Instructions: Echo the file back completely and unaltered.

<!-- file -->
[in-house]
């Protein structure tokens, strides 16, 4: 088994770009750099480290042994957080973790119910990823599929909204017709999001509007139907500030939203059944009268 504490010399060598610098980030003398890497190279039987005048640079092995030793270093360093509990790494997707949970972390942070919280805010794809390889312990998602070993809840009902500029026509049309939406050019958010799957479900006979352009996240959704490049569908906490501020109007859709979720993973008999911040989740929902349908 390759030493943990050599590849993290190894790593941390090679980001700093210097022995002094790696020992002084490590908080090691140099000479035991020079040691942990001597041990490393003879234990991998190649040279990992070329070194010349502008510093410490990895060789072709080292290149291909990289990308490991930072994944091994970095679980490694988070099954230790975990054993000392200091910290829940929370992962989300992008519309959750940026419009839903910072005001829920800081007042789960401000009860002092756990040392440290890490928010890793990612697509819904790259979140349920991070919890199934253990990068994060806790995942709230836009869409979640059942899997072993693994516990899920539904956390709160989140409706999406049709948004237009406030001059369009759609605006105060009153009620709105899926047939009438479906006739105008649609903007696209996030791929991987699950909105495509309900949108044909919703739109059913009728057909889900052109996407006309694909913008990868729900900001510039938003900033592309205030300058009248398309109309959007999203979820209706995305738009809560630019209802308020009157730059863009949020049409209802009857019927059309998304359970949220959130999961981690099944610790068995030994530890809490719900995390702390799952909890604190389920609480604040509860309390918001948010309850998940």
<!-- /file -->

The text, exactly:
[in-house]
């Protein structure tokens, strides 16, 4: 088994770009750099480290042994957080973790119910990823599929909204017709999001509007139907500030939203059944009268 504490010399060598610098980030003398890497190279039987005048640079092995030793270093360093509990790494997707949970972390942070919280805010794809390889312990998602070993809840009902500029026509049309939406050019958010799957479900006979352009996240959704490049569908906490501020109007859709979720993973008999911040989740929902349908 390759030493943990050599590849993290190894790593941390090679980001700093210097022995002094790696020992002084490590908080090691140099000479035991020079040691942990001597041990490393003879234990991998190649040279990992070329070194010349502008510093410490990895060789072709080292290149291909990289990308490991930072994944091994970095679980490694988070099954230790975990054993000392200091910290829940929370992962989300992008519309959750940026419009839903910072005001829920800081007042789960401000009860002092756990040392440290890490928010890793990612697509819904790259979140349920991070919890199934253990990068994060806790995942709230836009869409979640059942899997072993693994516990899920539904956390709160989140409706999406049709948004237009406030001059369009759609605006105060009153009620709105899926047939009438479906006739105008649609903007696209996030791929991987699950909105495509309900949108044909919703739109059913009728057909889900052109996407006309694909913008990868729900900001510039938003900033592309205030300058009248398309109309959007999203979820209706995305738009809560630019209802308020009157730059863009949020049409209802009857019927059309998304359970949220959130999961981690099944610790068995030994530890809490719900995390702390799952909890604190389920609480604040509860309390918001948010309850998940």